Following the giving of the Ten Commandments in last week’s Torah portion,Parashat Mishpatim brings us a diverse collection of civil, criminal, ritual, and ethical laws. Included in the parashah is a section of text that has become relevant to a topic that is highly contested in our day.
Next month, the Supreme Court is scheduled to hear Whole Woman's Health v. Cole, a challenge to a restrictive Texas abortion law. It will be the first time in more than 20 years that the Supreme Court has heard an abortion case.
The poet Yehuda Amichai writes: I don’t want an invisible god... I want a god who is seen... , so I can lead him around and tell him what he doesn’t see… ... In this week’s portion, Ki Tisa, we reconnect with this unfinished storyline at the beginning of Exodus 32. While Moses tarries atop Mount Sinai, the people down below are losing their patience:
According to Ramban (Rabbi Moshe ben Nachman, or Nachmanides; 1194-1270), this week’s Torah portion, Vayak’heil, is properly understood as the necessary reconciliation between the Israelite people, on one side, and God and Moses, on the other, after the devastation of the Golden Calf episode. Ramban reads the opening phrase, “Moses then convoked the whole Israelite community (Ex. 35:1), as Moses rebuilding and healing the community through the inclusion and involvement of all ...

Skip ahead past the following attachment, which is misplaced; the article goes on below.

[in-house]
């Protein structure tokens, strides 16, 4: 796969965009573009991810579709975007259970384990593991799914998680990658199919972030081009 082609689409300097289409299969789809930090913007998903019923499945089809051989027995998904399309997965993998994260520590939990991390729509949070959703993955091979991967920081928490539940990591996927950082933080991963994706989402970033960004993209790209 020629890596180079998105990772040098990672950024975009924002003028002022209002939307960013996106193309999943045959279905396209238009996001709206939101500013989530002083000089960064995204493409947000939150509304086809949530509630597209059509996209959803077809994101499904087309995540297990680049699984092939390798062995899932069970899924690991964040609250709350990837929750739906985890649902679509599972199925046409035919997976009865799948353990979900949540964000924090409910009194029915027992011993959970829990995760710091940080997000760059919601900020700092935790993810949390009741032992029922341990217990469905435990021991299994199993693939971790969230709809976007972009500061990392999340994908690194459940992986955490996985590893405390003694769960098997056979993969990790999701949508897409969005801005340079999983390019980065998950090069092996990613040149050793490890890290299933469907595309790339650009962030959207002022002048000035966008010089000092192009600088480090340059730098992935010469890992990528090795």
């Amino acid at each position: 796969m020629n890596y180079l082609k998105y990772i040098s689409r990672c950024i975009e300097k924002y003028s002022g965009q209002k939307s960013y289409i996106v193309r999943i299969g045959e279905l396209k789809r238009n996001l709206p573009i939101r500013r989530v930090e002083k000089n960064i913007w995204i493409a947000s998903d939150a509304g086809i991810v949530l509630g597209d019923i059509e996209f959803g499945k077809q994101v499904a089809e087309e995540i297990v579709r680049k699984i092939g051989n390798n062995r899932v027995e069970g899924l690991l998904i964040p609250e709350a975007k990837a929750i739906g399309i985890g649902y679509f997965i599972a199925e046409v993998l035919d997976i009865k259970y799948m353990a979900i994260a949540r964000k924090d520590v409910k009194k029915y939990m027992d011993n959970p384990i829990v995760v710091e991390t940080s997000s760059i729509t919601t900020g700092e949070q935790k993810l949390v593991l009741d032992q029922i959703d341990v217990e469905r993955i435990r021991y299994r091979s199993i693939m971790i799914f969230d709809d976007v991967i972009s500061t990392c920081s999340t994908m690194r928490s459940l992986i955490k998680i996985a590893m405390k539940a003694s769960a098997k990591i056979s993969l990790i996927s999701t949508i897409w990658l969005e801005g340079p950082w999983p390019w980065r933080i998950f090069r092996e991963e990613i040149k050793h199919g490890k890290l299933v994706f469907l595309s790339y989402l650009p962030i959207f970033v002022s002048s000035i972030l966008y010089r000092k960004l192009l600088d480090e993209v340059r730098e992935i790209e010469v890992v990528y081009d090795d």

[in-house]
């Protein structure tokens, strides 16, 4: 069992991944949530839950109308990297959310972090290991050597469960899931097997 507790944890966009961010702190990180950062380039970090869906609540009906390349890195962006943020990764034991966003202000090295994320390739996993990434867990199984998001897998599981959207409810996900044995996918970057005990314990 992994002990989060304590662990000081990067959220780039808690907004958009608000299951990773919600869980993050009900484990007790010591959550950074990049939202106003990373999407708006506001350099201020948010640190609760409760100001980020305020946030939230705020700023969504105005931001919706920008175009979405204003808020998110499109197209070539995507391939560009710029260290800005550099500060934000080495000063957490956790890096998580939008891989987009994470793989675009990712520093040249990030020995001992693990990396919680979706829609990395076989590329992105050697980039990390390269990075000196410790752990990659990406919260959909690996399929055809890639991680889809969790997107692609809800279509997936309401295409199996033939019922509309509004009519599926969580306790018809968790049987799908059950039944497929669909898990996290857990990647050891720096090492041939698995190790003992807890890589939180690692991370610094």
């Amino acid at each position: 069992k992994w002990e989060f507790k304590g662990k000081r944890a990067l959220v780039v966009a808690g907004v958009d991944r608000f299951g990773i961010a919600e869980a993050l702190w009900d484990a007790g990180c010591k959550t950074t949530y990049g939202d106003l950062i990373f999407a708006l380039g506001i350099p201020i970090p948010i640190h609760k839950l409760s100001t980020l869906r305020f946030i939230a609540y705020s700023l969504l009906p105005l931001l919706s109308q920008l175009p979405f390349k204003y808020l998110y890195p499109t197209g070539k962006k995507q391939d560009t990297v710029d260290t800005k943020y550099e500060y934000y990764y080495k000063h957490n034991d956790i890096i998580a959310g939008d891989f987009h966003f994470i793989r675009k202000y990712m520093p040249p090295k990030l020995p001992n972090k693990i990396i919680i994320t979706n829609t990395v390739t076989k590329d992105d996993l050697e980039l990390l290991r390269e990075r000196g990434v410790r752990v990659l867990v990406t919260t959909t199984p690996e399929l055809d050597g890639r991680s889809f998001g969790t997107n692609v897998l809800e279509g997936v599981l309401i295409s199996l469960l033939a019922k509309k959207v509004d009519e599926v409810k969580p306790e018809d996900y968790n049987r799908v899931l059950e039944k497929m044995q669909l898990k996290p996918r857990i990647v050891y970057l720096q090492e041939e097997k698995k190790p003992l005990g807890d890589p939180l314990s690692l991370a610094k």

This year, I have the pleasure of studying the Book of Exodus together with the lay-led Hebrew Bible study group at Temple Beth Or in Raleigh, North Carolina, where I serve as senior rabbi.
In Parashat Mishpatim , God continues to speak to the Israelite people, expanding on and extending the "general principles of the covenant" set forth in Parashat Yitro. In The Torah: A Women's Commentary, Elaine Goodfriend notes that this parashah presents a co